Archaeology

Archaeology

Archaeologists excavate a grave carefully.Archaeologists excavate a grave carefully. Archaeologists find out about the past by excavating (digging up) the sites of ancient buildings or settlements. They study the artefacts they find, such as tools and pottery, to piece together a picture of everyday life in the past. Today, archaeologists can make very accurate assessments of their finds. For example, they can use scientific methods to calculate how old things are. When human remains are found, archaeologists can study the bones or stomach contents to find out about the person's health and diet, or even what they ate for their last meal. Without archaeologists, we would have only a very sketchy knowledge of early history, and the lost cities of the ancient world would have stayed buried for ever.

Excavations at the Forum in Rome, ItalyExcavations at the Forum in Rome, Italy
A 19th-century excavation in GreeceA 19th-century excavation in Greece

The beginning of modern archaeology

People have always been curious about the past, but for centuries most people’s knowledge of early history came from myths and legends. They did not begin to search for real evidence until the 16th century, when European scholars began to travel and collect curiosities from the ancient world.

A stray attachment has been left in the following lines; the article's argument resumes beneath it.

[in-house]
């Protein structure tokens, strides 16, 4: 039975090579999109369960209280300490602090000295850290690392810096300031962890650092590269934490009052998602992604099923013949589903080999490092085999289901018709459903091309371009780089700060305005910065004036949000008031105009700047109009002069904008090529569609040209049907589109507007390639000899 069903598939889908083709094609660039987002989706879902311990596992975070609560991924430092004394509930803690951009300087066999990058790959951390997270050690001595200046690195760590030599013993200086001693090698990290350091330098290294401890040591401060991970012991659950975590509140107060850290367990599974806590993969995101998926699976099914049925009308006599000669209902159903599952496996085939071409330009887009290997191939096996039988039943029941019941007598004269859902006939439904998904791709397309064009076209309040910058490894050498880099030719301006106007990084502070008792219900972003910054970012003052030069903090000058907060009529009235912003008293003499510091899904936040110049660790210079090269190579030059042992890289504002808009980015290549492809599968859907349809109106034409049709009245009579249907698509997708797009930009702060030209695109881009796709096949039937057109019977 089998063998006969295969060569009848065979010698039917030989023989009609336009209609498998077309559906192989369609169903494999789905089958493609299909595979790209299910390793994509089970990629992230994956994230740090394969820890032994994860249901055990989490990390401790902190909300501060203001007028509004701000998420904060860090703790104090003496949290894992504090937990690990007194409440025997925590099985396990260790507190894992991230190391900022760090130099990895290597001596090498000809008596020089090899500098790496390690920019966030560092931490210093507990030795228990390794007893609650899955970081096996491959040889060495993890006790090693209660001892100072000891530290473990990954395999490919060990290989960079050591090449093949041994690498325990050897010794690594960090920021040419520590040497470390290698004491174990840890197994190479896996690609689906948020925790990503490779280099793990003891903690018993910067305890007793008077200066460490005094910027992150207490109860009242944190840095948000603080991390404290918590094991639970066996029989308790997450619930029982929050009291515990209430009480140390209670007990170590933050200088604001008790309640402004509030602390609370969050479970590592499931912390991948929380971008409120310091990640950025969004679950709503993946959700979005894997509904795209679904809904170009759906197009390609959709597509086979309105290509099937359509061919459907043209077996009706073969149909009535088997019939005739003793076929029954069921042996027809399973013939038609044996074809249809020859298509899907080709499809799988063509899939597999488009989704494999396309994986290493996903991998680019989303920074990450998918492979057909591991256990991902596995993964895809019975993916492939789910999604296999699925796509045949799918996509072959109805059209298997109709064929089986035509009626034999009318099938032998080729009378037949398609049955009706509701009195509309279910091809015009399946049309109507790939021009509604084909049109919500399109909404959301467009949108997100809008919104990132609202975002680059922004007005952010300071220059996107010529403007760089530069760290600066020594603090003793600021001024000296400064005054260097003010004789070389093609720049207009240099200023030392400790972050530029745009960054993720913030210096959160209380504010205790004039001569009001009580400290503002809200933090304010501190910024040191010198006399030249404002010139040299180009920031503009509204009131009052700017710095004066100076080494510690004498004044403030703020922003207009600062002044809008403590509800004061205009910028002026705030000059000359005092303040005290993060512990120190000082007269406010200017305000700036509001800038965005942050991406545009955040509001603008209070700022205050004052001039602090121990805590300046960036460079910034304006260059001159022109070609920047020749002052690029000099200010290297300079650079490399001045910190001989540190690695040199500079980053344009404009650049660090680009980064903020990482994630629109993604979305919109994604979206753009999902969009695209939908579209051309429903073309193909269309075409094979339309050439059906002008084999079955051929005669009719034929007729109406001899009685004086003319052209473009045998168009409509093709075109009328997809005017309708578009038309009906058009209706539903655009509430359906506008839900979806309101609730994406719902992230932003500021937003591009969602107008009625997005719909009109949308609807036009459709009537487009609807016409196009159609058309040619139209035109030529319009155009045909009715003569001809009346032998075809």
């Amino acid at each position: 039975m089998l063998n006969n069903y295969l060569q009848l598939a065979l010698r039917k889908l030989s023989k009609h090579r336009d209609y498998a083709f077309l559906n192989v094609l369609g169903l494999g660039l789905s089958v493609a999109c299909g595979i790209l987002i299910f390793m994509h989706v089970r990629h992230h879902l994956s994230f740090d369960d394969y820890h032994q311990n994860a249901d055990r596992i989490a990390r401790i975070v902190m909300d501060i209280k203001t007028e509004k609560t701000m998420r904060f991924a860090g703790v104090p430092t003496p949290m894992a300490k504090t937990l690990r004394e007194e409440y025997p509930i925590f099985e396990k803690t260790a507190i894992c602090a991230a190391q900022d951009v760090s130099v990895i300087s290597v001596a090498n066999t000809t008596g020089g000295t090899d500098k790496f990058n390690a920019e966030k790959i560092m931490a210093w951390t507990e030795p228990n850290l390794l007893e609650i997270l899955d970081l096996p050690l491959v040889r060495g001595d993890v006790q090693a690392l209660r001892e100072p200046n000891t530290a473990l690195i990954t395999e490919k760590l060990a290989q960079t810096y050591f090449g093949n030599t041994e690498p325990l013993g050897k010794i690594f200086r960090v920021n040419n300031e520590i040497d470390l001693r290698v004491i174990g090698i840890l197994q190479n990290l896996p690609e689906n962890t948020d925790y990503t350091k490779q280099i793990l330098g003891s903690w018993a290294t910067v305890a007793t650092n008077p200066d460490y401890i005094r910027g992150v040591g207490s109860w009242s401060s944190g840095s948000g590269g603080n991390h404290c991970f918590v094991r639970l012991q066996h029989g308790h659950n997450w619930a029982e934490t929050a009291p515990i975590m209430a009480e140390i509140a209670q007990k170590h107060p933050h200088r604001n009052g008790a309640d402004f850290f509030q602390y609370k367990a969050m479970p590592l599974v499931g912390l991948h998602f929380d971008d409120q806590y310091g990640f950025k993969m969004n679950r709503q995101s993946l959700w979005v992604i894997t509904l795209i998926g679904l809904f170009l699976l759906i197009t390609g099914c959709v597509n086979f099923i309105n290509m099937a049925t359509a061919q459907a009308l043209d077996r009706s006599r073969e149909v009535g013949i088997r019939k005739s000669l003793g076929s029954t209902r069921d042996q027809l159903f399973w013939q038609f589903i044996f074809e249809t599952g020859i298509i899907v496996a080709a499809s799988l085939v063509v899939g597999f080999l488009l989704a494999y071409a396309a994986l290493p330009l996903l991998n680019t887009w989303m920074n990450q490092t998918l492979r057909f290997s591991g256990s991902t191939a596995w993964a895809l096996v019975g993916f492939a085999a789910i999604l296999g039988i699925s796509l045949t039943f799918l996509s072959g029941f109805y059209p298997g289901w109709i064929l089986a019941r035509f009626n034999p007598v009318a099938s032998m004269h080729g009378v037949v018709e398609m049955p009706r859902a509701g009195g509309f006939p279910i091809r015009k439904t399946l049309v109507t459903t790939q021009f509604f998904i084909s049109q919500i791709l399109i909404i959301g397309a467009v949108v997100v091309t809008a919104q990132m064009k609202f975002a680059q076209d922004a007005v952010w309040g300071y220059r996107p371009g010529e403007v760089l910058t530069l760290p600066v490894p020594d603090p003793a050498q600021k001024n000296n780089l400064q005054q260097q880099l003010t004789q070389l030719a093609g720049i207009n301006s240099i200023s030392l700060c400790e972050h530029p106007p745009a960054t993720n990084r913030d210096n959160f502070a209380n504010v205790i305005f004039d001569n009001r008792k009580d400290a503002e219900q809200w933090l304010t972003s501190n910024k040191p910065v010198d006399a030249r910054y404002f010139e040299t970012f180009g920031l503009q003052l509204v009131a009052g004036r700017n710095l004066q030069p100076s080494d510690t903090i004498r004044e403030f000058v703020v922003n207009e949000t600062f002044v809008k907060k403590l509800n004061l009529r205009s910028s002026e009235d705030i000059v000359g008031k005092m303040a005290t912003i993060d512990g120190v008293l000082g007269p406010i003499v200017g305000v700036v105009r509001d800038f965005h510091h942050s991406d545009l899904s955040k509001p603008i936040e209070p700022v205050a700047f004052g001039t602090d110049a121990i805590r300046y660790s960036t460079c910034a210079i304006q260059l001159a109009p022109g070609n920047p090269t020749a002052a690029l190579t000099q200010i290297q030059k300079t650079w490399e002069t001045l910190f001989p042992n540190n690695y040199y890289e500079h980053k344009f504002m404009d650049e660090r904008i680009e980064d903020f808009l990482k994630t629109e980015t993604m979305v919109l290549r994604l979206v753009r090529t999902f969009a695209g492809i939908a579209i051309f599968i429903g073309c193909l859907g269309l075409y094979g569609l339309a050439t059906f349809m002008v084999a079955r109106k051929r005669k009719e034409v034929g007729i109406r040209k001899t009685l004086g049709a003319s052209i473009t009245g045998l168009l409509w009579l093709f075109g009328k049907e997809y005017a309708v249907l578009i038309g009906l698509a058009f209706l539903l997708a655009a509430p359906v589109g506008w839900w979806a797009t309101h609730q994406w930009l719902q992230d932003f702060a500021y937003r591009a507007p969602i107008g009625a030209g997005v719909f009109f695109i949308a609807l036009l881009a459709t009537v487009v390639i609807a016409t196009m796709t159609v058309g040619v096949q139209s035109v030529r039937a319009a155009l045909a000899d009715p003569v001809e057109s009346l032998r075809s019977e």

Evidence was easy enough to find in Greece and Rome, where buildings and sculptures were there for all to see. But in the Middle East, for example, whole cities lay buried deep in the earth until Europeans began to search for objects from the past.

British archaeologist Sir Arthur EvansBritish archaeologist Sir Arthur Evans 

The search for remains

In 1947 a young Bedouin shepherd made a major archaeological discovery in the West Bank. He came across a collection of earthenware jars containing ancient parchment scrolls known to us today as the Dead Sea Scrolls—Jewish texts that date mostly from the 2nd century BC to the 2nd century AD.

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